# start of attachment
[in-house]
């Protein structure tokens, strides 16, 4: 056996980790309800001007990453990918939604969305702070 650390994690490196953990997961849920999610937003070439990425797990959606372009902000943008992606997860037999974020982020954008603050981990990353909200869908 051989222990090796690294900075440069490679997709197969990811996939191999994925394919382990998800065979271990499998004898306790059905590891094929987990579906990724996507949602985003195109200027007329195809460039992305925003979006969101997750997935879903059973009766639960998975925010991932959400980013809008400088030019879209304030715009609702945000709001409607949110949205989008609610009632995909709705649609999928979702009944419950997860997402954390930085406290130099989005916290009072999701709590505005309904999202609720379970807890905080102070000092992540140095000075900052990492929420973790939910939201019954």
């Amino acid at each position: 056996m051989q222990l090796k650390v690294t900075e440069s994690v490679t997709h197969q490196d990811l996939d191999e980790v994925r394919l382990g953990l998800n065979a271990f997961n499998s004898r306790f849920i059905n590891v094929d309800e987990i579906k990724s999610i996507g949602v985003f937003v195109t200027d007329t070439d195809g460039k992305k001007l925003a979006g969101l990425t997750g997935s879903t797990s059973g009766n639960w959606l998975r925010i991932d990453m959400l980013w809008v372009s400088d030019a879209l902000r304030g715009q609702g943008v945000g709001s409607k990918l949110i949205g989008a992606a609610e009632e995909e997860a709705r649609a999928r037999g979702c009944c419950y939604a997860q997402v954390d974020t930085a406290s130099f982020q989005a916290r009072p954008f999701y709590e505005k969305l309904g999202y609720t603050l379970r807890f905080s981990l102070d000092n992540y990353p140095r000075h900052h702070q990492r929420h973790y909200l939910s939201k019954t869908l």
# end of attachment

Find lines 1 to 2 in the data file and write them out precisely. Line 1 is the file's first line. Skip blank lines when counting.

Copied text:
[in-house]
């Protein structure tokens, strides 16, 4: 056996980790309800001007990453990918939604969305702070 650390994690490196953990997961849920999610937003070439990425797990959606372009902000943008992606997860037999974020982020954008603050981990990353909200869908 051989222990090796690294900075440069490679997709197969990811996939191999994925394919382990998800065979271990499998004898306790059905590891094929987990579906990724996507949602985003195109200027007329195809460039992305925003979006969101997750997935879903059973009766639960998975925010991932959400980013809008400088030019879209304030715009609702945000709001409607949110949205989008609610009632995909709705649609999928979702009944419950997860997402954390930085406290130099989005916290009072999701709590505005309904999202609720379970807890905080102070000092992540140095000075900052990492929420973790939910939201019954």